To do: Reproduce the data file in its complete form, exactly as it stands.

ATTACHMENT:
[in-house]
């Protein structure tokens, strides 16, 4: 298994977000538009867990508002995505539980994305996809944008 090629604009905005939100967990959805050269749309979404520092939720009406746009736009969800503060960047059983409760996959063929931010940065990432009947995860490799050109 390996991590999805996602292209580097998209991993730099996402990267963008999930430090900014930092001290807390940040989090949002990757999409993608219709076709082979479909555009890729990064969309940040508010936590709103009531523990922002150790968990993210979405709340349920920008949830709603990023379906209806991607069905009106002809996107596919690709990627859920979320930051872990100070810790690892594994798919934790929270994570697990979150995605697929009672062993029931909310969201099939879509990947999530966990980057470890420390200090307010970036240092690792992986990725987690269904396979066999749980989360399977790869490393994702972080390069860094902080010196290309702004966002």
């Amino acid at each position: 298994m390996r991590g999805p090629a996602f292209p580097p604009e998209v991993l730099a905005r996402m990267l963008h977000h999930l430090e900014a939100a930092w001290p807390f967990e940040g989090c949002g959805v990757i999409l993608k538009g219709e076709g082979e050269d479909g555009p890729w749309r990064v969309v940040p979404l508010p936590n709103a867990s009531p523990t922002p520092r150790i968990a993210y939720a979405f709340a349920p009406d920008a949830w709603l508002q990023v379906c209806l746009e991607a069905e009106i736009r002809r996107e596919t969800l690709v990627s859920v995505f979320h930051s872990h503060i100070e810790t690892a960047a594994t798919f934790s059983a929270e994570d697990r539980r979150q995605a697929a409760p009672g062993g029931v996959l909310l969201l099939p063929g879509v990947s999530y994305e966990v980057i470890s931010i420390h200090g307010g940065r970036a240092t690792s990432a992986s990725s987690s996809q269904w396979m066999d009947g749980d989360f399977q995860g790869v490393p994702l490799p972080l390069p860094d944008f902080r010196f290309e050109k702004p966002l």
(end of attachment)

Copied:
[in-house]
């Protein structure tokens, strides 16, 4: 298994977000538009867990508002995505539980994305996809944008 090629604009905005939100967990959805050269749309979404520092939720009406746009736009969800503060960047059983409760996959063929931010940065990432009947995860490799050109 390996991590999805996602292209580097998209991993730099996402990267963008999930430090900014930092001290807390940040989090949002990757999409993608219709076709082979479909555009890729990064969309940040508010936590709103009531523990922002150790968990993210979405709340349920920008949830709603990023379906209806991607069905009106002809996107596919690709990627859920979320930051872990100070810790690892594994798919934790929270994570697990979150995605697929009672062993029931909310969201099939879509990947999530966990980057470890420390200090307010970036240092690792992986990725987690269904396979066999749980989360399977790869490393994702972080390069860094902080010196290309702004966002």
């Amino acid at each position: 298994m390996r991590g999805p090629a996602f292209p580097p604009e998209v991993l730099a905005r996402m990267l963008h977000h999930l430090e900014a939100a930092w001290p807390f967990e940040g989090c949002g959805v990757i999409l993608k538009g219709e076709g082979e050269d479909g555009p890729w749309r990064v969309v940040p979404l508010p936590n709103a867990s009531p523990t922002p520092r150790i968990a993210y939720a979405f709340a349920p009406d920008a949830w709603l508002q990023v379906c209806l746009e991607a069905e009106i736009r002809r996107e596919t969800l690709v990627s859920v995505f979320h930051s872990h503060i100070e810790t690892a960047a594994t798919f934790s059983a929270e994570d697990r539980r979150q995605a697929a409760p009672g062993g029931v996959l909310l969201l099939p063929g879509v990947s999530y994305e966990v980057i470890s931010i420390h200090g307010g940065r970036a240092t690792s990432a992986s990725s987690s996809q269904w396979m066999d009947g749980d989360f399977q995860g790869v490393p994702l490799p972080l390069p860094d944008f902080r010196f290309e050109k702004p966002l």